Yesterday I posted a memory of a note a wrote to my mother saying she was the meanest mother in the world and I hated her. That memory reminded me of my relationship with my own son. He is my oldest child, and when he was a teenager, it was a difficult time for both of us. He was always kind and loving, but as a teen his rebellious streak held precedence for several years. It seemed that nothing I did pleased him. He never did suffer fools gladly, and his attitude toward some of his teachers, got him into trouble at school too often for his parents to bear. I wrote this poem to him when he turned 17.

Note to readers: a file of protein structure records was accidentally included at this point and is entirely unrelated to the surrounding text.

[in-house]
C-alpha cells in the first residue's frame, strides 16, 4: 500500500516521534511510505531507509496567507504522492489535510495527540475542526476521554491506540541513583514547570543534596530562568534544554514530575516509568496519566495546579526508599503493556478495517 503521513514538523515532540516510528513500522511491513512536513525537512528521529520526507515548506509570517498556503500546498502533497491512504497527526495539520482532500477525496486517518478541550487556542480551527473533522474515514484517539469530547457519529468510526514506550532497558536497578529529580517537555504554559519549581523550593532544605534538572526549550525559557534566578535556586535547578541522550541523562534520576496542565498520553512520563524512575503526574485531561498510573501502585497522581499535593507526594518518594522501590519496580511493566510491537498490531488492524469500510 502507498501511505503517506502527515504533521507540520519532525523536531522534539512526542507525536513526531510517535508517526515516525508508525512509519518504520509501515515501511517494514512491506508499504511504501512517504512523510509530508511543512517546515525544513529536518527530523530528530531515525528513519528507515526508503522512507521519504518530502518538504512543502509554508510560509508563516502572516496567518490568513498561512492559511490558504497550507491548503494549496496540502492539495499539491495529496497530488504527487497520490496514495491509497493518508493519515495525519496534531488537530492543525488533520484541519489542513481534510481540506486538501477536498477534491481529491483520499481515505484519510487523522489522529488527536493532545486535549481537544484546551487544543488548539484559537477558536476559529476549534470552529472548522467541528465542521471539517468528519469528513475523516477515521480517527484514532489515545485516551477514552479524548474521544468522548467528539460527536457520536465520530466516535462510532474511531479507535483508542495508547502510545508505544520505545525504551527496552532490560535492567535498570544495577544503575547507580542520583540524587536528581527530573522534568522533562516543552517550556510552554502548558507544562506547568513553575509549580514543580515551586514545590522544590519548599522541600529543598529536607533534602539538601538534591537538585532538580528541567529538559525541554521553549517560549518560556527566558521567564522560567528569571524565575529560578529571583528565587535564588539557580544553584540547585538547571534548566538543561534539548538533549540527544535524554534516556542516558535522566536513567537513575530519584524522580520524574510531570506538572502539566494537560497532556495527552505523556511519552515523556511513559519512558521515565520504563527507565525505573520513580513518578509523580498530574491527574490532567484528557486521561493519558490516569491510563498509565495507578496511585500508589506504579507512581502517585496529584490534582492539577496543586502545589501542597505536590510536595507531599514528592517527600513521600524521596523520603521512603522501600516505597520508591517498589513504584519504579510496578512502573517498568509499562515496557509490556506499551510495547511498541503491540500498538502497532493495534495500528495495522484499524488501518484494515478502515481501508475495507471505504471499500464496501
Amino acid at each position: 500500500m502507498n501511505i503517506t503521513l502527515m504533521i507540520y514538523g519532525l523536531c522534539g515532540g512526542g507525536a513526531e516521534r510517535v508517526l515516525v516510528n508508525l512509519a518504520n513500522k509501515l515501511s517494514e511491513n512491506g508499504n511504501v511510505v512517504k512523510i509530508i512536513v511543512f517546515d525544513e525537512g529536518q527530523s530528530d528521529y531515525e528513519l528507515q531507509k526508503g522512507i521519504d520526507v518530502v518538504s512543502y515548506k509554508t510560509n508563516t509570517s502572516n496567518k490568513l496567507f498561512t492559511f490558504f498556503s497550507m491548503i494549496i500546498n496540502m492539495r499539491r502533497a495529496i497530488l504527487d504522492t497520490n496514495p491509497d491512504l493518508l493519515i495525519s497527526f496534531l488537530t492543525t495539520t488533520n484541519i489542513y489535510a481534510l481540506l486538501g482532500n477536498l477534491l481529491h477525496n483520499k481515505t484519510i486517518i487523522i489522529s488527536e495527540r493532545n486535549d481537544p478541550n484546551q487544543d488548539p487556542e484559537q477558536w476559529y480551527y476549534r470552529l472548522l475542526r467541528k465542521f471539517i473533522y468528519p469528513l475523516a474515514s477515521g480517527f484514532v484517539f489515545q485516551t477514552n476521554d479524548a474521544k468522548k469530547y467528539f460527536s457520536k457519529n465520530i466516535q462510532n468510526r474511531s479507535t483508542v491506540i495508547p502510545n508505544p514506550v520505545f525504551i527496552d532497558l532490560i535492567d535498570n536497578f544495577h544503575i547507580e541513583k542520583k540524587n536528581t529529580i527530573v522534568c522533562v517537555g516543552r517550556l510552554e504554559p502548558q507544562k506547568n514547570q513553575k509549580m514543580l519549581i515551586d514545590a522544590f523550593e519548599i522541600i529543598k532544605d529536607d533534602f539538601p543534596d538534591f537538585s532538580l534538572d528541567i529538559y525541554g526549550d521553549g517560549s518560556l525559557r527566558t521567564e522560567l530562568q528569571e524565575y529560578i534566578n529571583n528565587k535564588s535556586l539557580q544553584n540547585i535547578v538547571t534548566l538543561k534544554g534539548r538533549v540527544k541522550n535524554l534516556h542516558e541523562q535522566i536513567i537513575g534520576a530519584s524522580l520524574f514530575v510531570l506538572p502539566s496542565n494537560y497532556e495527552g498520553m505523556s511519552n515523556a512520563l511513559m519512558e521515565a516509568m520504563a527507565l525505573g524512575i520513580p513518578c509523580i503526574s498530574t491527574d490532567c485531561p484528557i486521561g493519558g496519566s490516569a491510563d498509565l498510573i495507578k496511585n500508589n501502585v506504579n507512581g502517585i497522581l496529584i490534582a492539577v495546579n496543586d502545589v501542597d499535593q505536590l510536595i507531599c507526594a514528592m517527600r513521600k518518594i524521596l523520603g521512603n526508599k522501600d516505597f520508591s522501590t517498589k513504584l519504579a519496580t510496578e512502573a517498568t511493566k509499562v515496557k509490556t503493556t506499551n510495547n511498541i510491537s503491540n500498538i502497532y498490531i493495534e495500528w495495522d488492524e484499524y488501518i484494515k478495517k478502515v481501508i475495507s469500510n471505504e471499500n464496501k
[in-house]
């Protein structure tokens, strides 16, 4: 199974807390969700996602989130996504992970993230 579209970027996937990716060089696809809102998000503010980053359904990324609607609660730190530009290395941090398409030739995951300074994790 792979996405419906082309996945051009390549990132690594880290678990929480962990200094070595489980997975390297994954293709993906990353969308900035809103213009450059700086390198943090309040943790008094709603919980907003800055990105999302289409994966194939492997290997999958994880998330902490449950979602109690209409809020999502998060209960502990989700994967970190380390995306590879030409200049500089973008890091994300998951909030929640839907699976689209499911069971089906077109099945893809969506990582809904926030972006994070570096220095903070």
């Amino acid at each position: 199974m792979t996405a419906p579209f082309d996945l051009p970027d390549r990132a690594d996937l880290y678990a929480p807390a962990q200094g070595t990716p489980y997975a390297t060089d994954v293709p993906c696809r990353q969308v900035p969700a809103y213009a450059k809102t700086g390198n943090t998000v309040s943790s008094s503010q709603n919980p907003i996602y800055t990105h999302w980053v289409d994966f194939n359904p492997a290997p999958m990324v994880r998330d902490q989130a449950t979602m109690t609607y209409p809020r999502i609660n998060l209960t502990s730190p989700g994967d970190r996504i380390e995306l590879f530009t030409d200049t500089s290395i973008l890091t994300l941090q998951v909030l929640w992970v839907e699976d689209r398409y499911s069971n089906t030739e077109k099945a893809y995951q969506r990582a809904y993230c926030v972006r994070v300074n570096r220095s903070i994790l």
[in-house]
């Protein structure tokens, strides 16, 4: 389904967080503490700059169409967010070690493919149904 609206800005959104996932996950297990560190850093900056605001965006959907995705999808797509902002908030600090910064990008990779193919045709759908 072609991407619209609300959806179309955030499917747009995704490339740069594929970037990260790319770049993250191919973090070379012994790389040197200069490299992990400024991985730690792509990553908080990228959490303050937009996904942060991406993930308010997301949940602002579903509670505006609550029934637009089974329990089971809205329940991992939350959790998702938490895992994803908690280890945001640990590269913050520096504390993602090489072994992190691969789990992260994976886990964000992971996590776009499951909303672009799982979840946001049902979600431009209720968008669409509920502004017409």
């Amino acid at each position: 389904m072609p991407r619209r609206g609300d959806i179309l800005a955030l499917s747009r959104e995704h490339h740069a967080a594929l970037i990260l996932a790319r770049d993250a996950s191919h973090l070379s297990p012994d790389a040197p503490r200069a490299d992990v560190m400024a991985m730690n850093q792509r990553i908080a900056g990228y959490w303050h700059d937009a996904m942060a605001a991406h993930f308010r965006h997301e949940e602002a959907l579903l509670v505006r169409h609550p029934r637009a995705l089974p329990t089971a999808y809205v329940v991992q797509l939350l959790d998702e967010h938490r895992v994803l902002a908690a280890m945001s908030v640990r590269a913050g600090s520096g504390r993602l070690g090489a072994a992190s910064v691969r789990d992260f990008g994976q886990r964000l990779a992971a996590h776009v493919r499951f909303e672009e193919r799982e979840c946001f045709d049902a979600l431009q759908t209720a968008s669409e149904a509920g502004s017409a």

My beloved son, my first born.
Eyes like flint in your handsome closed face,
I am not your enemy,
You were longed for, waited for, cared for,
Do I expect too much?
Shoulders, elbows—sharp angles,
I see your back more often than I see your face,
Rough words of one syllable.
The big red reclining chair
(I tried to slipcover one summer)
You could sit beside me, in the curve of my arm,
No angles then.
Giggling at Grover; Solemn with King Friday.
When did I stop
Mark is now a husband and a great father to a teen age daughter and a young son. Just keep loving your children and believing in them.